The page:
One of my big internal artistic conflicts right now is between on the one hand saying "Make sure the sound is good and just rush through everything else without worrying about the mistakes" and "Dammit, why has YouTube cropped it in to 480p? It looks like 2007!"

But it was really nice to do something with the old gang again!

Upcoming Events

Friday 13th November

Every second Friday of the month. Which is about as much Zoom as I can manage.

This is an online version of the Bastard English Session which has haunted the Isis Farmhouse Pub in Oxford for over a decade now.

And please note... WE HAVE A NEW ZOOM LINK!

You simply click this:

And then enter the password, which is:

  • bitshowy

And a reminder of the New (well, now Old) Bastard Protocol:

  1. If you’re performing, you’ll need to change your Zoom settings to ‘Use Original Sound’.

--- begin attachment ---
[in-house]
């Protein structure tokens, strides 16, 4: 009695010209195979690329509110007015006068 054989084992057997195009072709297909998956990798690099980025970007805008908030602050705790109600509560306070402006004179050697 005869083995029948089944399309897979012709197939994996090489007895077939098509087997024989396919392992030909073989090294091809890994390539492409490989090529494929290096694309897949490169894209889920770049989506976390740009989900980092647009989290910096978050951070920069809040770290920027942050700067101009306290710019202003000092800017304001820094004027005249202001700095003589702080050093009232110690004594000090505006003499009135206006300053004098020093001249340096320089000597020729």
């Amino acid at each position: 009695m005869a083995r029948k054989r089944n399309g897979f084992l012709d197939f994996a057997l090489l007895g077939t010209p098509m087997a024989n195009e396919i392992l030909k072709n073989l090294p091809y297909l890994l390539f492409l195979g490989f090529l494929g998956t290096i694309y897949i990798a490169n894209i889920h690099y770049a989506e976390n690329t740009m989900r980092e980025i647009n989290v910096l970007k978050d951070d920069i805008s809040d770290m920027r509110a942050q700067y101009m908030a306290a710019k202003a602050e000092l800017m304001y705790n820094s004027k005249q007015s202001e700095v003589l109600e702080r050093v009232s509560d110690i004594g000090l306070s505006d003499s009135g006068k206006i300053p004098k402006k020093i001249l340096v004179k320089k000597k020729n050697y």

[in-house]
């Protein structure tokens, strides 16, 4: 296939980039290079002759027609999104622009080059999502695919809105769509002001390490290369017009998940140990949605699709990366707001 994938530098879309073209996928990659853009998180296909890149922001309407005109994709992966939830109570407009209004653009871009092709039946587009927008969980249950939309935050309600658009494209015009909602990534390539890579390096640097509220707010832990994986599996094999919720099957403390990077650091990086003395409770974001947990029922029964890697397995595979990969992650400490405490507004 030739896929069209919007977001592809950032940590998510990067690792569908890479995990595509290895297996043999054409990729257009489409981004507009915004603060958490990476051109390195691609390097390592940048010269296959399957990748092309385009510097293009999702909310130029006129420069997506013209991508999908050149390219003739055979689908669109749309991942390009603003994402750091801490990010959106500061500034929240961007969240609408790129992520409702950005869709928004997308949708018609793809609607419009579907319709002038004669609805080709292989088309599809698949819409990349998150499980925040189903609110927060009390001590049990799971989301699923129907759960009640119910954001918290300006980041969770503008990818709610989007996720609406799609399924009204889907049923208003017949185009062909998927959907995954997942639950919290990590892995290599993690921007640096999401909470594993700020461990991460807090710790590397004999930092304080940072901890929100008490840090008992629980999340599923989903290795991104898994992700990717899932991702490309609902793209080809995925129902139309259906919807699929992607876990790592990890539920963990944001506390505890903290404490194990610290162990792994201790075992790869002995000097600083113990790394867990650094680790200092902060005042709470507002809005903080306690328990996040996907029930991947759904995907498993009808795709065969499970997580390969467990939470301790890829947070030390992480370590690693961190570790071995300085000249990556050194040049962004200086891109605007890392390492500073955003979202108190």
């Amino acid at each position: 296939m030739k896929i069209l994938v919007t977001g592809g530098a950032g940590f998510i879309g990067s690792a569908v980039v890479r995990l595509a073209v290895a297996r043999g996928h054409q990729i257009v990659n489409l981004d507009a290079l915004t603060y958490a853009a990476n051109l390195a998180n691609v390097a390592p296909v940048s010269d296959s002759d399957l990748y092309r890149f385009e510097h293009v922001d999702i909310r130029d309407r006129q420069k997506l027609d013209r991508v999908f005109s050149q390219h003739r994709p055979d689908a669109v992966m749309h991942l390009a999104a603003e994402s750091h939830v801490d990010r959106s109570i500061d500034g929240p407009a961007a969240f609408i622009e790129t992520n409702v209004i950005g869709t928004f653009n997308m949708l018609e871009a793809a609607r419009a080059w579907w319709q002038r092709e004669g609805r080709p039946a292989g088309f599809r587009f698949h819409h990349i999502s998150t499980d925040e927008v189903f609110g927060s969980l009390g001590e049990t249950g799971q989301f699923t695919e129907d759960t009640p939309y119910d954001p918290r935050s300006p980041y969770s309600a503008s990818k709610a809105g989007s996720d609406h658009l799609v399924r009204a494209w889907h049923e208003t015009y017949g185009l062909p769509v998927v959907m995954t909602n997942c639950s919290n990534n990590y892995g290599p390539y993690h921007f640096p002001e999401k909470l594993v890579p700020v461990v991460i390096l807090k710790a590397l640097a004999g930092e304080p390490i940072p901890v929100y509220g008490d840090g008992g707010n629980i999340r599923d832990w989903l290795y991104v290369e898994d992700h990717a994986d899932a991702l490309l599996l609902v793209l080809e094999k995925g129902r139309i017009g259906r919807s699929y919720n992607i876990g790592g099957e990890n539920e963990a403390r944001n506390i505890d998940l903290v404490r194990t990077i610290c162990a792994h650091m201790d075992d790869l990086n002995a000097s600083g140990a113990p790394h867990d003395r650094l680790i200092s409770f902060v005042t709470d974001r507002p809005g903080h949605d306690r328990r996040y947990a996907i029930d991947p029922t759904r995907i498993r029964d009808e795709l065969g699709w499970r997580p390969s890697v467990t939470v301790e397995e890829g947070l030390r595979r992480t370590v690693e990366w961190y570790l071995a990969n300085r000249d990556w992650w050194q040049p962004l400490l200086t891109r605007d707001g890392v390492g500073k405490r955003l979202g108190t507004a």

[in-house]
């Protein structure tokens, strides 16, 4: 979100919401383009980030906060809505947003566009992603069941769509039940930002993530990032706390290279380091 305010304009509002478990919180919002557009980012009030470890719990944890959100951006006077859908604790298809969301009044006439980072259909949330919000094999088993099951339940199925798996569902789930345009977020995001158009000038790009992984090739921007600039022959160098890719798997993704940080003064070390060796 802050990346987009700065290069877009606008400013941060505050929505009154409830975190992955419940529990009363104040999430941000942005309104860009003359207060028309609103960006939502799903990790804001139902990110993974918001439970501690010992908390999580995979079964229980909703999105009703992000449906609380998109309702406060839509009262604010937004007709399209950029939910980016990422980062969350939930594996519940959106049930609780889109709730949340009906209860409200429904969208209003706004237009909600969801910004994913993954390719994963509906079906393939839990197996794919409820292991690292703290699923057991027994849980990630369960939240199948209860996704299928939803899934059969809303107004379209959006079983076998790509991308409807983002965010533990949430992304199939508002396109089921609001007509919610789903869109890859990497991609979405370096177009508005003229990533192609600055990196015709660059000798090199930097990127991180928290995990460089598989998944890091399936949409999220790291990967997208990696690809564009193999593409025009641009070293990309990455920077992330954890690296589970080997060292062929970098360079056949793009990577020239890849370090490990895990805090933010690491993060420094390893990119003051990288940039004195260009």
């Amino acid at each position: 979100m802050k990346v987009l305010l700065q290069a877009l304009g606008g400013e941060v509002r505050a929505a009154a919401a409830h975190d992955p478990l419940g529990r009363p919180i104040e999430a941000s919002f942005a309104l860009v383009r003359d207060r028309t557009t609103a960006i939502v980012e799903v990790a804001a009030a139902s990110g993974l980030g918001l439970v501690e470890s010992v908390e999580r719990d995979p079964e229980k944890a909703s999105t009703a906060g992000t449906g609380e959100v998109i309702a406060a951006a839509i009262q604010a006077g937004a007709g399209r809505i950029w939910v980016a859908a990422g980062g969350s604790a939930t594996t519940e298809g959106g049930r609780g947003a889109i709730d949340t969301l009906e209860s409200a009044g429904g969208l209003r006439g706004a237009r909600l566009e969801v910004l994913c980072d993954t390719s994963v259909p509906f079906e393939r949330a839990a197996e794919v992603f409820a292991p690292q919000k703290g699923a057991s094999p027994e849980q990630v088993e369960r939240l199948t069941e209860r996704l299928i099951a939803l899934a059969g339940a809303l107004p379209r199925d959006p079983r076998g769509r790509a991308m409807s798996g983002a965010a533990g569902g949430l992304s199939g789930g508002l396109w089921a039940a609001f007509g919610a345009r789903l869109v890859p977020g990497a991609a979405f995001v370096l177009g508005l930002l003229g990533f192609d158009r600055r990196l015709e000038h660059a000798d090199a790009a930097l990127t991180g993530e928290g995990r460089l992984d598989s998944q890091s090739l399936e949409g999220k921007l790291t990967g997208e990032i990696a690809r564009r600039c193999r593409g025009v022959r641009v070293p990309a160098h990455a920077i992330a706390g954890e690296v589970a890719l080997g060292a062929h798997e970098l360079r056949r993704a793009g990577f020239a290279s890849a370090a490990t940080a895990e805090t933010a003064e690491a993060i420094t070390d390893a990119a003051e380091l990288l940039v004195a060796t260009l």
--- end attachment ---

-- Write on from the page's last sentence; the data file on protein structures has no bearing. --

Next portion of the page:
2. It’s a one-at-a-time performing thing, and I have to mute everyone during each performance (because of audio lag) (and also, because I get an enormous kick out of it).
  3. Feel free to use the Chat function throughout!
  4. Also, I find all Zoom calls weirdly tiring, so feel free to hide your video, and wander in and out.

All my recorded music thus far...

I mention this each time now, but it occurs to me that, since I've stripped the newsletter format down for lockdown, I don't actually have any links to the website. So I thought I might as well just chuck this in here.

Click on the image above for a link to my (now... kinda old) music. (I mean, even the stuff that wasn't old when I recorded it is now kinda old.)